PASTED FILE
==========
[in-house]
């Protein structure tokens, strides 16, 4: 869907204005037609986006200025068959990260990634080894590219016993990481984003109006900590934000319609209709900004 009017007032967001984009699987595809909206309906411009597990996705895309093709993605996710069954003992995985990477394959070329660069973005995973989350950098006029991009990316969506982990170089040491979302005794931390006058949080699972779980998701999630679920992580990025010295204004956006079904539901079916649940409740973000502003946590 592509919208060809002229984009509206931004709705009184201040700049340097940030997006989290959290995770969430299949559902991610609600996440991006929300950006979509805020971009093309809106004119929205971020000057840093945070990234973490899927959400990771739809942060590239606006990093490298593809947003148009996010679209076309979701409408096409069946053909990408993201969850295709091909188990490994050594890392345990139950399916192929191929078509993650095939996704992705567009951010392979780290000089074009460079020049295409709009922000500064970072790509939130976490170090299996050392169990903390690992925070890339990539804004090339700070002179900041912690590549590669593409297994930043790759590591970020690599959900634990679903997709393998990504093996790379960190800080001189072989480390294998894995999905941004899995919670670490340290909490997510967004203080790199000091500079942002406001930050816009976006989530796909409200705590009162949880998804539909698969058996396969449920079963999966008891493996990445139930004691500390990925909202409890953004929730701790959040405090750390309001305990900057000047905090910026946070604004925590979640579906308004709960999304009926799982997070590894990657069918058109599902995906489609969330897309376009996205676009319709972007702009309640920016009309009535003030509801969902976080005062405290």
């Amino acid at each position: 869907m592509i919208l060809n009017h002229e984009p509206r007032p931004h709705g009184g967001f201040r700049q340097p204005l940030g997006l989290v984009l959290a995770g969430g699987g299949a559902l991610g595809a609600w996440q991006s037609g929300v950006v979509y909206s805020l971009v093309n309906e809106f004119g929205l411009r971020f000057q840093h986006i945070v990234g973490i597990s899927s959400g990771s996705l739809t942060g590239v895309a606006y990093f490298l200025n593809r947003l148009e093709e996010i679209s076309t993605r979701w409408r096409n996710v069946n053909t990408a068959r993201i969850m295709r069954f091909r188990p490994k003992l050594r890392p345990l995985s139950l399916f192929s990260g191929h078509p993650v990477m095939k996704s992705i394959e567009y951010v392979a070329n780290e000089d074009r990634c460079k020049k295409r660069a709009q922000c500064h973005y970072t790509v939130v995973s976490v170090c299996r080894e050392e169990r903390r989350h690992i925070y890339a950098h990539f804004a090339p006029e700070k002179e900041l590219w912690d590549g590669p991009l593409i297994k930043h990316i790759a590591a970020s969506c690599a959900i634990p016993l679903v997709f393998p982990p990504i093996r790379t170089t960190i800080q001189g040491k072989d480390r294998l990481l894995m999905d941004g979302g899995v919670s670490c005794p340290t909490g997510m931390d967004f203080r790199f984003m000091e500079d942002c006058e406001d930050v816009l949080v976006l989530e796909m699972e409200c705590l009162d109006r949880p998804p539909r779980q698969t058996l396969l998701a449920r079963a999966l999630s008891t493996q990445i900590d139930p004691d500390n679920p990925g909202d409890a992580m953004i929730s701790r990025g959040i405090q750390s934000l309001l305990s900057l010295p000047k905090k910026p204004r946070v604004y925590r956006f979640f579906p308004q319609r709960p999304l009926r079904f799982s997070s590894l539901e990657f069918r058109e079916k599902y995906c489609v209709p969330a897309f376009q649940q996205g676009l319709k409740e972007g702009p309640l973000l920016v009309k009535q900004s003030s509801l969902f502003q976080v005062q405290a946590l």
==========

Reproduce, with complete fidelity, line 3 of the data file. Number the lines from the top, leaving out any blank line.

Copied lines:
């Amino acid at each position: 869907m592509i919208l060809n009017h002229e984009p509206r007032p931004h709705g009184g967001f201040r700049q340097p204005l940030g997006l989290v984009l959290a995770g969430g699987g299949a559902l991610g595809a609600w996440q991006s037609g929300v950006v979509y909206s805020l971009v093309n309906e809106f004119g929205l411009r971020f000057q840093h986006i945070v990234g973490i597990s899927s959400g990771s996705l739809t942060g590239v895309a606006y990093f490298l200025n593809r947003l148009e093709e996010i679209s076309t993605r979701w409408r096409n996710v069946n053909t990408a068959r993201i969850m295709r069954f091909r188990p490994k003992l050594r890392p345990l995985s139950l399916f192929s990260g191929h078509p993650v990477m095939k996704s992705i394959e567009y951010v392979a070329n780290e000089d074009r990634c460079k020049k295409r660069a709009q922000c500064h973005y970072t790509v939130v995973s976490v170090c299996r080894e050392e169990r903390r989350h690992i925070y890339a950098h990539f804004a090339p006029e700070k002179e900041l590219w912690d590549g590669p991009l593409i297994k930043h990316i790759a590591a970020s969506c690599a959900i634990p016993l679903v997709f393998p982990p990504i093996r790379t170089t960190i800080q001189g040491k072989d480390r294998l990481l894995m999905d941004g979302g899995v919670s670490c005794p340290t909490g997510m931390d967004f203080r790199f984003m000091e500079d942002c006058e406001d930050v816009l949080v976006l989530e796909m699972e409200c705590l009162d109006r949880p998804p539909r779980q698969t058996l396969l998701a449920r079963a999966l999630s008891t493996q990445i900590d139930p004691d500390n679920p990925g909202d409890a992580m953004i929730s701790r990025g959040i405090q750390s934000l309001l305990s900057l010295p000047k905090k910026p204004r946070v604004y925590r956006f979640f579906p308004q319609r709960p999304l009926r079904f799982s997070s590894l539901e990657f069918r058109e079916k599902y995906c489609v209709p969330a897309f376009q649940q996205g676009l319709k409740e972007g702009p309640l973000l920016v009309k009535q900004s003030s509801l969902f502003q976080v005062q405290a946590l």